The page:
FAQ: Are cities caving to special interest groups? Let’s listen to the mayors.

Around Ontario and further afield, mayors are responding to widespread residents’ calls for trails and safer roads for active mobility.  They’re also acknowledging the economic competitive necessity. The result has been an increasing groundswell of activity in trails, cycling facilities, education and encouragement. As of May 2015, there were 28 Bicycle Friendly Communities that 60% of Ontarians call home.

In forwarding-thinking cities there is political will to act, backed with budgets. The mayors all speak strongly in favour of active mobility as a way of creating better community, and reaping the health and economic benefits. Here are some mayors’ comments from Active Brockville’s collection of articles.

Brockville

Mayor David Henderson spoke to the benefits of trails and cycling in this article in the Recorder & Times in Sept 2014 as city council adopted a ten year capital plan for funding Brock Trail and cycling network development.

“It makes it better for people here, makes it healthier, and it makes it easier to attract people,” the mayor said.

The article goes on to say,

The Brock Trail, cycling and active living in general have figured prominently in the public’s response to strategic planning and official plan meetings in recent years, added the mayor.

Henderson, who last year went to Western Ontario to take part in the Great Waterfront Trail Adventure cycling event, said that experience reminded him of the importance of cycling in making a community attractive to prospective residents.

“They really highlight what every community along the way is doing,” added the mayor.

Belleville

Heading upstream from Brockville, Belleville’s city council approved their cycling network plan last Fall, as reported in this article.  The plan included a $750,000 budget for the first five or six projects in the first of three phases, with the first phase expected to take five years. Instead, Mayor Taso Christopher proposed a three-year plan, based on the longer timeframe not being fast enough.

“Council wanted to get the project done quicker because of the demand. Coun. (Egerton) Boyce has become an advocate for cycling and voiced his concerns that we were being too slow on our implementation of our cycling plan. And a few other councillors echoed these concerns,” O’Leary [the project manager] explained.

Ajax

Upstream from Belleville, but before Toronto, one finds Ajax and long-serving Mayor Steve Parish. If you ever get a chance to meet and talk with Mayor Parish, it’s almost guaranteed your next stop will be a bike shop, and you’ll walk out with a new bike!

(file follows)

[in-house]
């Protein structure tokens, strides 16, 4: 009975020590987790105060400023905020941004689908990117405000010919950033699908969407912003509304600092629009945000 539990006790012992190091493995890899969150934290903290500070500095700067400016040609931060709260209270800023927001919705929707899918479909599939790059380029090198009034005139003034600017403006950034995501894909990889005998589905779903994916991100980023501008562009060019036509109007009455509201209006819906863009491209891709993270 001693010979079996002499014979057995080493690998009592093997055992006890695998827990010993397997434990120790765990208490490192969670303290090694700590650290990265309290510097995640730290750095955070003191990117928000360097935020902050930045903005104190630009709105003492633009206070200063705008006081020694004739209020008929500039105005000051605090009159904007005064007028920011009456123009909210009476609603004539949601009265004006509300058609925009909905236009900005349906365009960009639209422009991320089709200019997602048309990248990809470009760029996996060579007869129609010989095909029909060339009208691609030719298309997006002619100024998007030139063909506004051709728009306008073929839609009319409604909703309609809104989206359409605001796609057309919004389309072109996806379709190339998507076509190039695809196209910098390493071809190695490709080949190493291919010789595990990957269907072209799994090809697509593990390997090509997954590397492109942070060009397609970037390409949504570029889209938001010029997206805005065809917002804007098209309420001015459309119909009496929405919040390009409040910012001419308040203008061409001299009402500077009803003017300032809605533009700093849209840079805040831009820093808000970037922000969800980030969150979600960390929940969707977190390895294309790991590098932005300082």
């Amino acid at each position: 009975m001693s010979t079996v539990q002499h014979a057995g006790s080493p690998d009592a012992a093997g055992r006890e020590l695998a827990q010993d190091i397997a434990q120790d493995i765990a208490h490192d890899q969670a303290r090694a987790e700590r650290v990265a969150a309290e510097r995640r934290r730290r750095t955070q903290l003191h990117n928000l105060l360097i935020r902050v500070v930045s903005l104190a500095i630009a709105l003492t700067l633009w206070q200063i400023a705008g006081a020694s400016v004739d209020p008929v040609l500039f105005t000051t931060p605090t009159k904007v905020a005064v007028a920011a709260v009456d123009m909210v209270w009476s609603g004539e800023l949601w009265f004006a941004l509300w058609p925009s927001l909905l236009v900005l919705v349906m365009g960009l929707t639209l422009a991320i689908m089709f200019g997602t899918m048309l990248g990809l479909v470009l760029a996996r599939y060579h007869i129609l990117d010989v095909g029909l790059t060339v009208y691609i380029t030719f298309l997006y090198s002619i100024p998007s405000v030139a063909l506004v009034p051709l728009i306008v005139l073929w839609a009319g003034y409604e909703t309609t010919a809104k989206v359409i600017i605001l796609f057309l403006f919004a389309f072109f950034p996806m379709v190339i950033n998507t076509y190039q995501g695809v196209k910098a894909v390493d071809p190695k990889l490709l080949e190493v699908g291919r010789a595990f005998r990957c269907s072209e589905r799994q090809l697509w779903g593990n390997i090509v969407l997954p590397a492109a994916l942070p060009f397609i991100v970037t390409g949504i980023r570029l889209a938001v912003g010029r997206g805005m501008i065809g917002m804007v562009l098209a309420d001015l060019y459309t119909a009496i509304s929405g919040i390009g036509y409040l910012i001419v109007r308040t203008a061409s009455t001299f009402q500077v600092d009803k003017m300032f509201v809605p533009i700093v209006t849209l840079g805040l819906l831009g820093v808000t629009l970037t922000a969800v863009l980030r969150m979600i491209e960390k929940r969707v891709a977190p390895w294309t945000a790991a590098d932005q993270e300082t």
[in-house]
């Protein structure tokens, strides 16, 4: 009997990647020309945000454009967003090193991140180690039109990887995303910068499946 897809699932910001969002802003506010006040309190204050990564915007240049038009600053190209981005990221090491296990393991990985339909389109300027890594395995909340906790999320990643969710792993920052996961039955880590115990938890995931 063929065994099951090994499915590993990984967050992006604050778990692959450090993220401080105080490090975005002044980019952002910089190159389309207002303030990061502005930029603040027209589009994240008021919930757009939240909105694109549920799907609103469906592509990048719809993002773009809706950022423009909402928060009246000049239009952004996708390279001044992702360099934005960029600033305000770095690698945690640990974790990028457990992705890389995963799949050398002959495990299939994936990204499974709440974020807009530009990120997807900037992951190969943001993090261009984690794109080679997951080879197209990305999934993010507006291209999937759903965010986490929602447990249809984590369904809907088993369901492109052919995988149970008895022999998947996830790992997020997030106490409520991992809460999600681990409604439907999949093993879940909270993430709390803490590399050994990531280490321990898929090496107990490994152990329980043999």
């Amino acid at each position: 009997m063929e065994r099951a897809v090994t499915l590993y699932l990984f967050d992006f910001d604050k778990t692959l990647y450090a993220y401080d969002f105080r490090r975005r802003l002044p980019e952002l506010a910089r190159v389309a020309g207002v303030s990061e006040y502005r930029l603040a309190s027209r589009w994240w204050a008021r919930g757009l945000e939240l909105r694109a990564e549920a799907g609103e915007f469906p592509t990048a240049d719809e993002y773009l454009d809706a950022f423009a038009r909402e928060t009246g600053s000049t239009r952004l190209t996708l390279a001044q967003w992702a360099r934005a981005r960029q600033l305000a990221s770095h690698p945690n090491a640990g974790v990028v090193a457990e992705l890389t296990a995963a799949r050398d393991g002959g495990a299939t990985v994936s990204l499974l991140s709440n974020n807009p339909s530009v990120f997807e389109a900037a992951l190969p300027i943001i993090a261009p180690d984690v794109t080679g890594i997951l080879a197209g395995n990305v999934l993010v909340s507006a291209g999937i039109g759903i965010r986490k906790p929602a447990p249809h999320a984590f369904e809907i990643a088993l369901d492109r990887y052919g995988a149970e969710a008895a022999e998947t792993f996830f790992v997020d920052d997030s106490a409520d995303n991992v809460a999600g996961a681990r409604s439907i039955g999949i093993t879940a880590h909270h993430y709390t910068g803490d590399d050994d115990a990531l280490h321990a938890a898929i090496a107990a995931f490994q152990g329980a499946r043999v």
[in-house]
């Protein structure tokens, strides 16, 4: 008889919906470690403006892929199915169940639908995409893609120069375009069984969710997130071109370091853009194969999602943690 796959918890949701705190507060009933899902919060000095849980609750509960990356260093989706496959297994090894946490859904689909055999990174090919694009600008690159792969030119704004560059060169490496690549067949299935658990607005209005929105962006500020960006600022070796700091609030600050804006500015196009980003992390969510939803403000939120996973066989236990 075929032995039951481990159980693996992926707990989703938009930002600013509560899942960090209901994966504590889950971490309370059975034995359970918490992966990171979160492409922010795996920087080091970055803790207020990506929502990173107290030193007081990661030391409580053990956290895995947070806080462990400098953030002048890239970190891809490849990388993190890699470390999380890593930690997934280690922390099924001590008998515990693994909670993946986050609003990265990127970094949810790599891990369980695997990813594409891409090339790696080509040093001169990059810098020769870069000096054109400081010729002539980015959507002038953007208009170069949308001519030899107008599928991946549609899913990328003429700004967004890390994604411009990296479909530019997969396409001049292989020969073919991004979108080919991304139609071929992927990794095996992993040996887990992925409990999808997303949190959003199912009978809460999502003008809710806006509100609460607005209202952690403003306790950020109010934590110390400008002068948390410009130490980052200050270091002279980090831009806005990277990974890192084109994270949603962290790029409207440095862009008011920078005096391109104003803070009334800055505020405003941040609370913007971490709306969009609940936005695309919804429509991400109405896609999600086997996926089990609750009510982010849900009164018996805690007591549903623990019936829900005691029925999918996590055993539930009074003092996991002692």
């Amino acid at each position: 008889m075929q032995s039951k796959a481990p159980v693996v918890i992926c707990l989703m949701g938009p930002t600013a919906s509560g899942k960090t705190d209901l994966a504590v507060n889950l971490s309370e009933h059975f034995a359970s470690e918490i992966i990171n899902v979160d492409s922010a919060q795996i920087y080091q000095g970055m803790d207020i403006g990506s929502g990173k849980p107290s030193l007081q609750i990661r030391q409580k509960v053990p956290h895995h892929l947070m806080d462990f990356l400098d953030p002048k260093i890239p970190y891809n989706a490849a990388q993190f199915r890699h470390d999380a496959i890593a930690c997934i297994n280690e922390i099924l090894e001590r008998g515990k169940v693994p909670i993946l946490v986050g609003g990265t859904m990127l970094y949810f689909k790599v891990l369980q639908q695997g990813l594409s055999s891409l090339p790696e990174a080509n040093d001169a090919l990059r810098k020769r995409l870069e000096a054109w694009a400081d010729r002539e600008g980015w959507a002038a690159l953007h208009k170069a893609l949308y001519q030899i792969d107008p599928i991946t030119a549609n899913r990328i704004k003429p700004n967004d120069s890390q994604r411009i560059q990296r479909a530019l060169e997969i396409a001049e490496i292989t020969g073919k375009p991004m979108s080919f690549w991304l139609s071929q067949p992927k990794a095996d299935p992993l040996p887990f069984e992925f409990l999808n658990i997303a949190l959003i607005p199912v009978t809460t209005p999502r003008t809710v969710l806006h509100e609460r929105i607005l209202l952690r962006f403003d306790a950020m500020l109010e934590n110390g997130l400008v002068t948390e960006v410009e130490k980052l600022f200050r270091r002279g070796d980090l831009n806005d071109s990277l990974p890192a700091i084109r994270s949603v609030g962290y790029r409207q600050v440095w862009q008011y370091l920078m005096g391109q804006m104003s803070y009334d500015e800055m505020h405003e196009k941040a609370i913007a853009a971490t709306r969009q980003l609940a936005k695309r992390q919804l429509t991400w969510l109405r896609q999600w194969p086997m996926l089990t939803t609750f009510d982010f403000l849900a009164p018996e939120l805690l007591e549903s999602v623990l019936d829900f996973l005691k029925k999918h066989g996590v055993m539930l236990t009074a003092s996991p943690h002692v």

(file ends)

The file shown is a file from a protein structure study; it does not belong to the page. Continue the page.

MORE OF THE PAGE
The cover notes on a video featuring Mayor Parish, produced for the “It’s Your Move” series by the Toronto Centre for Active Transportation tell us:

The longest serving Mayor in the town’s history, Steve Parish wants to see Ajax have the finest quality of life of any municipality in the GTA and in the entire Province of Ontario. Being an avid, life-long cyclist has allowed him to experience his community at a human pace and has built his belief in the necessity of smart growth that fosters health and wellbeing among residents.

Mayor Parish recognized early on the importance of a safe, strong and diverse transportation system that meets the needs of all users; whether young or old, motorist or cyclists, or walker or bus rider. To educate and raise awareness, he introduced the Mayor’s Cycling Event for residents. Today, it has evolved into a cycling and walking festival with hundreds of participants from across the Durham Region. On the infrastructure side, Ajax boasts 90 km of trails and 28 km of on-road facilities and was recognized as one of the first Bicycle Friendly Communities in Ontario.

The Town of Ajax is also a partner with the Region of Durham on the Welcome Cyclists Network, a not-for-profit organization that aims to create a network of businesses to enhance cycle tourism together in the Region and Province. Active transportation can be utilized to leverage tourism opportunities. With infrastructure in place, Ajax is capitalizing on this emerging industry and has more than 21 businesses in the Welcome Cyclists Network.

By being progressive and having the foresight, Ajax is now seeing the dividends of their active transportation investments. It’s time for the region as a whole to follow their lead and invest in healthy transportation options that pay off in the long run.

Watch Mayor Steve Parish’s video clip here.

Burlington 

Skipping Toronto and landing upstream in Burlington, Mayor Rick Goldring’s blog article of Feb 17, 2016 reflects perhaps the most compelling and recent mayoral view of how bike lanes help to build great cities. He wrote this in advance of Burlington council discussing  updates to the city’s cycling plan – which will include protected bike lanes on some major routes.